You probably already know that this tax season is again a nightmare. Do you know why? Do you know the tips that will help you help your clients? What should congress be doing about the unprecedented issues facing taxpayers?
This article is part one in a three-part series giving more information about what you and your clients are facing with the IRS this tax season, tips to help your clients, and the unprecedented steps taxpayer advocates suggest the IRS and Congress adopt.
I first took a look at what is happening at the IRS about six weeks ago when Erin Collins, the current head of the National Taxpayer Advocate who works as an independent watchdog for the IRS, said "There is no way to sugarcoat the year 2021 in tax administration. From the perspective of tens of millions of taxpayers, it was horrendous. The IRS is in crisis and needs to apply resources to its core mission—processing returns and paying the corresponding refunds."
This past week, Nina E. Olson, the IRS National Taxpayer Advocate from 2001 to 2019 and current Executive Director of the Center for Tax Payer Rights, appeared on a Forbes webinar - "The Mess at the IRS" - and provided more information that will be helpful for you and your clients. Olson also made specific and audacious recommendations for steps the IRS should take to clear this backlog.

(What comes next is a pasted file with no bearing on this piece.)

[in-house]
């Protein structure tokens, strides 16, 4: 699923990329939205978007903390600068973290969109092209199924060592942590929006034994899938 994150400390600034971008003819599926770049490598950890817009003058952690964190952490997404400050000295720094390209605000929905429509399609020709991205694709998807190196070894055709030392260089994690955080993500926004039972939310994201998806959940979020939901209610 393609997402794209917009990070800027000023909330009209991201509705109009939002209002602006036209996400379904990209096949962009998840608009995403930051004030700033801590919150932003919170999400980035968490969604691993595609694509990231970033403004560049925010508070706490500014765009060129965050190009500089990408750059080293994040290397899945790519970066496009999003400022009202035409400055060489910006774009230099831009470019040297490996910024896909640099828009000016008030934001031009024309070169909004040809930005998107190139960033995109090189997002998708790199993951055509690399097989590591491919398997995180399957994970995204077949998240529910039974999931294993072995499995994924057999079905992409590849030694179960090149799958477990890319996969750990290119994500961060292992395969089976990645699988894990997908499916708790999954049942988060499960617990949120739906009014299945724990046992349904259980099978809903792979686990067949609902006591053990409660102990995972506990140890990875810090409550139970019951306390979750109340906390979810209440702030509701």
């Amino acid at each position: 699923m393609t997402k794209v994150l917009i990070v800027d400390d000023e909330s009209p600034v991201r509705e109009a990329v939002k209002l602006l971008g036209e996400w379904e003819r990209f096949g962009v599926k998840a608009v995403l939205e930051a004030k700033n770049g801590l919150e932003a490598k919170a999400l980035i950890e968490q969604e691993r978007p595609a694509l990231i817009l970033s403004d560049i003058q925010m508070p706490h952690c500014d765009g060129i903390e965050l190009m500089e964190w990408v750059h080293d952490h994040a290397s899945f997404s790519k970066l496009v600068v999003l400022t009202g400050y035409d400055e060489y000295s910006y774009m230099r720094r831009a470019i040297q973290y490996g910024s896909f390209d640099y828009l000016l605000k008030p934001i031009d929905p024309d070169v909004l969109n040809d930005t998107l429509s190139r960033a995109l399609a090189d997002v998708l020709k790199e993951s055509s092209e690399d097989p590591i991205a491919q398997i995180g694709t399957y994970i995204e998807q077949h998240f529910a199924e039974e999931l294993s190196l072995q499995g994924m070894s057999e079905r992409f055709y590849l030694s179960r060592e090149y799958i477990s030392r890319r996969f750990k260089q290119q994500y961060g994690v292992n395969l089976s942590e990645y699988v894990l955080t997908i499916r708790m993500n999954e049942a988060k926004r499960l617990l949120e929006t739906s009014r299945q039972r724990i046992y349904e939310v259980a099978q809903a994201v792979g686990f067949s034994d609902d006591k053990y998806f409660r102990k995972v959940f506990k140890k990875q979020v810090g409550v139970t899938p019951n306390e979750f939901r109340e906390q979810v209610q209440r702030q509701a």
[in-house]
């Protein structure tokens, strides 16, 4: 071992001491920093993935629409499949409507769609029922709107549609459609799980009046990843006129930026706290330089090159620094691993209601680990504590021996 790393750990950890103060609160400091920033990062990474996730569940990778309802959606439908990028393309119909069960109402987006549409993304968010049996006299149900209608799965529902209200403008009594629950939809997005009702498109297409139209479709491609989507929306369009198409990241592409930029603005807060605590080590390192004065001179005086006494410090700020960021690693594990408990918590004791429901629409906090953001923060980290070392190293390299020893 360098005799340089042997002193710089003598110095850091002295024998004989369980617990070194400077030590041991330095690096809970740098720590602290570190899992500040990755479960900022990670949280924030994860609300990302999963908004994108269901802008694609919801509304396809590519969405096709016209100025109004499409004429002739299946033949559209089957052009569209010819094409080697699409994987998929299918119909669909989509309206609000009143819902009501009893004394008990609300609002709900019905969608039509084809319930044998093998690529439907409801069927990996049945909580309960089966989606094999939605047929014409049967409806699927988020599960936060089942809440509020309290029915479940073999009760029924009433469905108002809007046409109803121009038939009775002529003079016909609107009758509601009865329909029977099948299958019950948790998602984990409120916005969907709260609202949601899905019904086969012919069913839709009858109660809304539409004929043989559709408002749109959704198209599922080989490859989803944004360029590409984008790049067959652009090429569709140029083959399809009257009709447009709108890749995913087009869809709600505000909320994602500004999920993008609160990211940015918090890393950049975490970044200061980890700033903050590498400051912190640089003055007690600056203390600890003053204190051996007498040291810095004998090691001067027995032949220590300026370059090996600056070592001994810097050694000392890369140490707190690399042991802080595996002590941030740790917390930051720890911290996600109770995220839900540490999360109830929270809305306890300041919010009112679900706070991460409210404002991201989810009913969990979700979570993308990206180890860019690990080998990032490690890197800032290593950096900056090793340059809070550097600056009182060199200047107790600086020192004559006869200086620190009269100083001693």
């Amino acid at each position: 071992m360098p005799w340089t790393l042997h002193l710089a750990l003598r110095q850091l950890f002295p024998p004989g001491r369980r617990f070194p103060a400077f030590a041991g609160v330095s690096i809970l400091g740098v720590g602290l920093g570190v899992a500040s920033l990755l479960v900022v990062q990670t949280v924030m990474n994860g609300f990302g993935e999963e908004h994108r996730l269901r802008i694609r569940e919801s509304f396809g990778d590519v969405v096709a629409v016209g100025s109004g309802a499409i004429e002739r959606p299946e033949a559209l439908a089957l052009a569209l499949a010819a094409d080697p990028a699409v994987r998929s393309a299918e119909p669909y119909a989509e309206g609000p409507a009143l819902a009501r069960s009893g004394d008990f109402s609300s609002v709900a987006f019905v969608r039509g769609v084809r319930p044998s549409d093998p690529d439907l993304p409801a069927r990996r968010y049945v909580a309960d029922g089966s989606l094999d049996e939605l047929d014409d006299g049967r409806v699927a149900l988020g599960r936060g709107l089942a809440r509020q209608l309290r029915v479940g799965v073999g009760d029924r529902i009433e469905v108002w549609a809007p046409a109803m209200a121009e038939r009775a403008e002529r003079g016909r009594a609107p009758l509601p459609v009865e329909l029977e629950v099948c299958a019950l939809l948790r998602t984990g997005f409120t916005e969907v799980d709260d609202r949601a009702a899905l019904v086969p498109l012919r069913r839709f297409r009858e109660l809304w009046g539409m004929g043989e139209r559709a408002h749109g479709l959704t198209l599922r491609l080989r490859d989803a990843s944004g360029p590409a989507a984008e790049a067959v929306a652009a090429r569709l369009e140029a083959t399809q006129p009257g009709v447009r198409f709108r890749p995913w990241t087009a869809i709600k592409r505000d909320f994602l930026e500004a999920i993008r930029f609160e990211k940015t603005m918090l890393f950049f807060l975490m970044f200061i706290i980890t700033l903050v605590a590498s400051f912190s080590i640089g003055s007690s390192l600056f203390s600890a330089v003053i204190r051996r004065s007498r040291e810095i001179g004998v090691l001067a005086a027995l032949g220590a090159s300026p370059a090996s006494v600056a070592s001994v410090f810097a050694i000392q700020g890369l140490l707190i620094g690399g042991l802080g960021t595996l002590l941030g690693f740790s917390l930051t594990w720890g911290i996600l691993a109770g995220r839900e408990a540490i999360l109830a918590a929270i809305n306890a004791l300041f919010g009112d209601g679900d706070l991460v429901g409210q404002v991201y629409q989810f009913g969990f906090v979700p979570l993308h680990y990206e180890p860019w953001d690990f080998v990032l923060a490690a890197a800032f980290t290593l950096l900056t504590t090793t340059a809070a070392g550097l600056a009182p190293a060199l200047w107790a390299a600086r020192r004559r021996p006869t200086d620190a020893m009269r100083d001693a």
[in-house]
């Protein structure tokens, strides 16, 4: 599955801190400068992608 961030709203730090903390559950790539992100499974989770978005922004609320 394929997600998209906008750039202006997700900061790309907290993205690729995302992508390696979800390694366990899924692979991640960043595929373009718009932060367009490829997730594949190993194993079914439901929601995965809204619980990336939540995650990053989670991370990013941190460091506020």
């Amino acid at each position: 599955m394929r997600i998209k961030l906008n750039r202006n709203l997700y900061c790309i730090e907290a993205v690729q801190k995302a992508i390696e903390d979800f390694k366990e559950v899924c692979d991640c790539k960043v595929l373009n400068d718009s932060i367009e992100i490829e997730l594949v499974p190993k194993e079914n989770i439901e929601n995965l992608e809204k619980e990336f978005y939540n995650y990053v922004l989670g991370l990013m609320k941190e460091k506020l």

Overview of the Current Situation at the IRS
The closest comparison for the current situation at the IRS was around 1985 when IRS staff were actually hiding returns in closets and throwing them away. Although there are no reports of hiding or disposing of returns or letters now, the current situation is worse than it was during that period.
Continuing Massive Processing Backlogs
As of a month ago, there were 24,000,000 back tax returns and letters in manual processing! These are returns and letters that need a human being to finish processing them.
The result? Taxpayers simply cannot find out the status of their returns.
Individuals visiting the "Where's my refund?" page are not getting accurate information. For many, the system simply returns "Accepted for processing." This status means that the return is in the IRS system, but has not cleared all filters and fraud detection; in other words, the return has not been posted due to a problem. Unfortunately, when a taxpayer tries to call the IRS for more information, the chances of actually connecting with an agent are only around 11%.
What causes this inability to identify what is happening with an individual return?
When a return is flagged by a filter or the fraud detection system, it is sent to the ERS, the Error Resolution System. The few lucky taxpayers who are able to connect with customer support are told that their return is in ERS (which may also be called "clerical"). However, that agent has no information as to why that return is in ERS. It could be due to possible identity theft, a math error, claiming a child deduction that is flagged as invalid, or quite a few other circumstances.